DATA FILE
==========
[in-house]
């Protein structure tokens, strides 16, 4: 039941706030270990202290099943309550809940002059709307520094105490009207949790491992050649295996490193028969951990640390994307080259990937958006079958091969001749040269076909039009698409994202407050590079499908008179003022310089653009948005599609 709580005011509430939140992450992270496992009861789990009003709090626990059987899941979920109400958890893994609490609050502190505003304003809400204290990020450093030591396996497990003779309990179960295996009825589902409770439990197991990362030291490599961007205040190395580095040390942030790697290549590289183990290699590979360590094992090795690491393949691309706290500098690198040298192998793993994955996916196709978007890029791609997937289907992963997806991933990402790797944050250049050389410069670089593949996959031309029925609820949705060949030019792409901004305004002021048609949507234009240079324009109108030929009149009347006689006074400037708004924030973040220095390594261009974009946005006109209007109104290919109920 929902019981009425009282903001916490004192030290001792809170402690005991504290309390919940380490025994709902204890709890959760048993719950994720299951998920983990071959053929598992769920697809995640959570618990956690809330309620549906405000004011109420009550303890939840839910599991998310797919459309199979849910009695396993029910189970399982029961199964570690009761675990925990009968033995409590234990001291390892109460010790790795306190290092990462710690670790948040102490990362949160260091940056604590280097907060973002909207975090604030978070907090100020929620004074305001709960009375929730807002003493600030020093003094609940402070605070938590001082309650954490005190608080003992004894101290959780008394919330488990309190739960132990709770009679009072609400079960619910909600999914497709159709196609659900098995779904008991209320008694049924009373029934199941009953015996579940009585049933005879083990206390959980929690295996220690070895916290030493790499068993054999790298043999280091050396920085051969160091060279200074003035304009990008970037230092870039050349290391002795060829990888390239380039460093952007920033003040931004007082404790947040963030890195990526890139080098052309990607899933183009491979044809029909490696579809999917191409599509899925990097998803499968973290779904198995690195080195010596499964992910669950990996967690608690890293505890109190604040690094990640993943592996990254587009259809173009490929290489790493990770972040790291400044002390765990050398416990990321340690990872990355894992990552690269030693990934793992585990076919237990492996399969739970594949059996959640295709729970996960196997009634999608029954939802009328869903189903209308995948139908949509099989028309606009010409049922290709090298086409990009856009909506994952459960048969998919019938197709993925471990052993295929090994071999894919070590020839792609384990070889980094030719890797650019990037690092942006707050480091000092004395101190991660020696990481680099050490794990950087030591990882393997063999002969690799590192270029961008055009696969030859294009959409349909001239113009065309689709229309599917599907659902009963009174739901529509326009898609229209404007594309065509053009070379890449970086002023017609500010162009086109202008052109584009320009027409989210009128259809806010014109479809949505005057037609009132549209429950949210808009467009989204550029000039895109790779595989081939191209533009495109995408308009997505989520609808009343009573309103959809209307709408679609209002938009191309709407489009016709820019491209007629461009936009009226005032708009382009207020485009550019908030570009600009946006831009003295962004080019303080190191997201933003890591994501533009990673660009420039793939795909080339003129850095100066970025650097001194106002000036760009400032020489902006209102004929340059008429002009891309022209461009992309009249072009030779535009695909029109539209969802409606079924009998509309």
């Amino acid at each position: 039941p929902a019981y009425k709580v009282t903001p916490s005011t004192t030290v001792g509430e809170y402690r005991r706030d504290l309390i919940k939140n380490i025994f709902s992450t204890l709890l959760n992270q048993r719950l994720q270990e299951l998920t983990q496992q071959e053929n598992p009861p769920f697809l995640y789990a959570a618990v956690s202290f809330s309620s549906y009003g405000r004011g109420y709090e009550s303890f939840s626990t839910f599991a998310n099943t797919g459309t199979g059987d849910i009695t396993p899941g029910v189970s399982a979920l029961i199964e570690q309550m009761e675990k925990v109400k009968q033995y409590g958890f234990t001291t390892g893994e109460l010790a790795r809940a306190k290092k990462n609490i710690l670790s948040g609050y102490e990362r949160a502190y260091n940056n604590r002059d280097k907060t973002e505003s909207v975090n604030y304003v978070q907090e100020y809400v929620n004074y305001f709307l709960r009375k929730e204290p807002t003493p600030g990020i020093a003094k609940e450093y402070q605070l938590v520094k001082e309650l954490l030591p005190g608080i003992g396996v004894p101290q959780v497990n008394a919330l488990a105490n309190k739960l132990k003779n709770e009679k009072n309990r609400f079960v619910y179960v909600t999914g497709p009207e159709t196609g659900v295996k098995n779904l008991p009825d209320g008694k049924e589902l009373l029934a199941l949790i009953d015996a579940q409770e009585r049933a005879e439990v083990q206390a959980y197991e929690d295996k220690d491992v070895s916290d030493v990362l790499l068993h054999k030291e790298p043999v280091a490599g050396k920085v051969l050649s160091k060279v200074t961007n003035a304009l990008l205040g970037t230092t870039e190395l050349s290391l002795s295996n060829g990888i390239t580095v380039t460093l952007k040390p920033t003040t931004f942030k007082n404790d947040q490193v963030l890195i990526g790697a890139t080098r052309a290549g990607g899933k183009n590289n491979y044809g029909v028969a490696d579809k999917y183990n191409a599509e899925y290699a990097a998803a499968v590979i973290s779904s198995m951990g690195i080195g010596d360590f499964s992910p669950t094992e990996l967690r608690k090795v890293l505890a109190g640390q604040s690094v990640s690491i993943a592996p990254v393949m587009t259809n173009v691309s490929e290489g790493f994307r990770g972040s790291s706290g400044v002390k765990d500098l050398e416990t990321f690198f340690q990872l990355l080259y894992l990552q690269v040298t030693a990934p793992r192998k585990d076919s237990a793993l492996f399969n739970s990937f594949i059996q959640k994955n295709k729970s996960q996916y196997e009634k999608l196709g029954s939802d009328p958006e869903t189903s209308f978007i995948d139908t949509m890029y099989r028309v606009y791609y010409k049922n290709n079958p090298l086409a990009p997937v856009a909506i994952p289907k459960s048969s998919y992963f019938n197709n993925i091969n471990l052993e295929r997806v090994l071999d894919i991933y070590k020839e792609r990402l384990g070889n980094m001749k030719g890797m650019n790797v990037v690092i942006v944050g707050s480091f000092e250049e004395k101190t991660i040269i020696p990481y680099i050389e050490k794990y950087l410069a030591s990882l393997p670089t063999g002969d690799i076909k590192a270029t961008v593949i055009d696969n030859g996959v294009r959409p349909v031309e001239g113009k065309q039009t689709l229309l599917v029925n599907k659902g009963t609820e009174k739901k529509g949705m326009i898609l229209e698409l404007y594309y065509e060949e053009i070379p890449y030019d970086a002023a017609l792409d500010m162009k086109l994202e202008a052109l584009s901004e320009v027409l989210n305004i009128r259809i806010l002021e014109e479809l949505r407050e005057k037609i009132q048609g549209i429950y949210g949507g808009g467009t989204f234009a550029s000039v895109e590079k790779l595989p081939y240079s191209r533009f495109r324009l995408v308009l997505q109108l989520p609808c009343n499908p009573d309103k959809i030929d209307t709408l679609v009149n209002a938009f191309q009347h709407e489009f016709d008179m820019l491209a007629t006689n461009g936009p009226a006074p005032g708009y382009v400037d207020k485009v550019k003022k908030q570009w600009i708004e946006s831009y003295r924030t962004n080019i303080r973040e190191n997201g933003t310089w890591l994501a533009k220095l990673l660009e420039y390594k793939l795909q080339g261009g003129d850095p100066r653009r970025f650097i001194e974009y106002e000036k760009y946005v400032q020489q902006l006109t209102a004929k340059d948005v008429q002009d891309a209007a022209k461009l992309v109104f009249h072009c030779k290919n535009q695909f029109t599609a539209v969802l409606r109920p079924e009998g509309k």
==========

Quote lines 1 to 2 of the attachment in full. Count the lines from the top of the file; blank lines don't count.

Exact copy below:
[in-house]
């Protein structure tokens, strides 16, 4: 039941706030270990202290099943309550809940002059709307520094105490009207949790491992050649295996490193028969951990640390994307080259990937958006079958091969001749040269076909039009698409994202407050590079499908008179003022310089653009948005599609 709580005011509430939140992450992270496992009861789990009003709090626990059987899941979920109400958890893994609490609050502190505003304003809400204290990020450093030591396996497990003779309990179960295996009825589902409770439990197991990362030291490599961007205040190395580095040390942030790697290549590289183990290699590979360590094992090795690491393949691309706290500098690198040298192998793993994955996916196709978007890029791609997937289907992963997806991933990402790797944050250049050389410069670089593949996959031309029925609820949705060949030019792409901004305004002021048609949507234009240079324009109108030929009149009347006689006074400037708004924030973040220095390594261009974009946005006109209007109104290919109920 929902019981009425009282903001916490004192030290001792809170402690005991504290309390919940380490025994709902204890709890959760048993719950994720299951998920983990071959053929598992769920697809995640959570618990956690809330309620549906405000004011109420009550303890939840839910599991998310797919459309199979849910009695396993029910189970399982029961199964570690009761675990925990009968033995409590234990001291390892109460010790790795306190290092990462710690670790948040102490990362949160260091940056604590280097907060973002909207975090604030978070907090100020929620004074305001709960009375929730807002003493600030020093003094609940402070605070938590001082309650954490005190608080003992004894101290959780008394919330488990309190739960132990709770009679009072609400079960619910909600999914497709159709196609659900098995779904008991209320008694049924009373029934199941009953015996579940009585049933005879083990206390959980929690295996220690070895916290030493790499068993054999790298043999280091050396920085051969160091060279200074003035304009990008970037230092870039050349290391002795060829990888390239380039460093952007920033003040931004007082404790947040963030890195990526890139080098052309990607899933183009491979044809029909490696579809999917191409599509899925990097998803499968973290779904198995690195080195010596499964992910669950990996967690608690890293505890109190604040690094990640993943592996990254587009259809173009490929290489790493990770972040790291400044002390765990050398416990990321340690990872990355894992990552690269030693990934793992585990076919237990492996399969739970594949059996959640295709729970996960196997009634999608029954939802009328869903189903209308995948139908949509099989028309606009010409049922290709090298086409990009856009909506994952459960048969998919019938197709993925471990052993295929090994071999894919070590020839792609384990070889980094030719890797650019990037690092942006707050480091000092004395101190991660020696990481680099050490794990950087030591990882393997063999002969690799590192270029961008055009696969030859294009959409349909001239113009065309689709229309599917599907659902009963009174739901529509326009898609229209404007594309065509053009070379890449970086002023017609500010162009086109202008052109584009320009027409989210009128259809806010014109479809949505005057037609009132549209429950949210808009467009989204550029000039895109790779595989081939191209533009495109995408308009997505989520609808009343009573309103959809209307709408679609209002938009191309709407489009016709820019491209007629461009936009009226005032708009382009207020485009550019908030570009600009946006831009003295962004080019303080190191997201933003890591994501533009990673660009420039793939795909080339003129850095100066970025650097001194106002000036760009400032020489902006209102004929340059008429002009891309022209461009992309009249072009030779535009695909029109539209969802409606079924009998509309």